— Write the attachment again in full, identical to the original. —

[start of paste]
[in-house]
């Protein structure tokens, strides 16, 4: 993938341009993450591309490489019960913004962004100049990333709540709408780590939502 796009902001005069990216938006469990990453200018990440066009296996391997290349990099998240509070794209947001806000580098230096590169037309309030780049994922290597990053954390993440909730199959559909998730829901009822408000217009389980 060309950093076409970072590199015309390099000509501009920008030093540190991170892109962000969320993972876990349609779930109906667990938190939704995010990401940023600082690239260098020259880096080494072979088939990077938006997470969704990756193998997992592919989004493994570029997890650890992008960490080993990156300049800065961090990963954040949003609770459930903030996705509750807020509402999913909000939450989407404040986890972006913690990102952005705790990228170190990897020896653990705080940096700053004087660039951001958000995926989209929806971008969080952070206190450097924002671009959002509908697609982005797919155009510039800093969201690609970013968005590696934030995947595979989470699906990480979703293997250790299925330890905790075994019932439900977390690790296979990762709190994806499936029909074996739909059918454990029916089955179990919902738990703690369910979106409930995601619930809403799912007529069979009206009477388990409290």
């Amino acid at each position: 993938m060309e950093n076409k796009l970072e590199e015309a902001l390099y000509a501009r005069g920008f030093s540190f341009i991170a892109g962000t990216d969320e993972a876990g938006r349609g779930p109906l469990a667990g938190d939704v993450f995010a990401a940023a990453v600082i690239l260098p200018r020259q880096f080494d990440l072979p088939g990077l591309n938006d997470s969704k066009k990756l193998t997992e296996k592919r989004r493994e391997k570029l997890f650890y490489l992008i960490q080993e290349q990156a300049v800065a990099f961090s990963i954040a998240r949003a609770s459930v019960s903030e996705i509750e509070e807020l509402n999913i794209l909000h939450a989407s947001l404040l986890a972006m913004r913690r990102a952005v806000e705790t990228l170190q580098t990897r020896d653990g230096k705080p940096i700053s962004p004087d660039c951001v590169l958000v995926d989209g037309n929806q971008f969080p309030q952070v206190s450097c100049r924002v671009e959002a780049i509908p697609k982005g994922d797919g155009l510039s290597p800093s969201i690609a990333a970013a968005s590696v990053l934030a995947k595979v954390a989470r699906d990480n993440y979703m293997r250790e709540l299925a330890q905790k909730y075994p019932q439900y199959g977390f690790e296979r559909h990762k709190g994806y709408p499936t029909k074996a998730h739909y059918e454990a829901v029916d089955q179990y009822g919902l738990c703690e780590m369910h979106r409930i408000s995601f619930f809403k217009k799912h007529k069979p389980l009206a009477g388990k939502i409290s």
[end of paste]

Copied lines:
[in-house]
């Protein structure tokens, strides 16, 4: 993938341009993450591309490489019960913004962004100049990333709540709408780590939502 796009902001005069990216938006469990990453200018990440066009296996391997290349990099998240509070794209947001806000580098230096590169037309309030780049994922290597990053954390993440909730199959559909998730829901009822408000217009389980 060309950093076409970072590199015309390099000509501009920008030093540190991170892109962000969320993972876990349609779930109906667990938190939704995010990401940023600082690239260098020259880096080494072979088939990077938006997470969704990756193998997992592919989004493994570029997890650890992008960490080993990156300049800065961090990963954040949003609770459930903030996705509750807020509402999913909000939450989407404040986890972006913690990102952005705790990228170190990897020896653990705080940096700053004087660039951001958000995926989209929806971008969080952070206190450097924002671009959002509908697609982005797919155009510039800093969201690609970013968005590696934030995947595979989470699906990480979703293997250790299925330890905790075994019932439900977390690790296979990762709190994806499936029909074996739909059918454990029916089955179990919902738990703690369910979106409930995601619930809403799912007529069979009206009477388990409290």
């Amino acid at each position: 993938m060309e950093n076409k796009l970072e590199e015309a902001l390099y000509a501009r005069g920008f030093s540190f341009i991170a892109g962000t990216d969320e993972a876990g938006r349609g779930p109906l469990a667990g938190d939704v993450f995010a990401a940023a990453v600082i690239l260098p200018r020259q880096f080494d990440l072979p088939g990077l591309n938006d997470s969704k066009k990756l193998t997992e296996k592919r989004r493994e391997k570029l997890f650890y490489l992008i960490q080993e290349q990156a300049v800065a990099f961090s990963i954040a998240r949003a609770s459930v019960s903030e996705i509750e509070e807020l509402n999913i794209l909000h939450a989407s947001l404040l986890a972006m913004r913690r990102a952005v806000e705790t990228l170190q580098t990897r020896d653990g230096k705080p940096i700053s962004p004087d660039c951001v590169l958000v995926d989209g037309n929806q971008f969080p309030q952070v206190s450097c100049r924002v671009e959002a780049i509908p697609k982005g994922d797919g155009l510039s290597p800093s969201i690609a990333a970013a968005s590696v990053l934030a995947k595979v954390a989470r699906d990480n993440y979703m293997r250790e709540l299925a330890q905790k909730y075994p019932q439900y199959g977390f690790e296979r559909h990762k709190g994806y709408p499936t029909k074996a998730h739909y059918e454990a829901v029916d089955q179990y009822g919902l738990c703690e780590m369910h979106r409930i408000s995601f619930f809403k217009k799912h007529k069979p389980l009206a009477g388990k939502i409290s």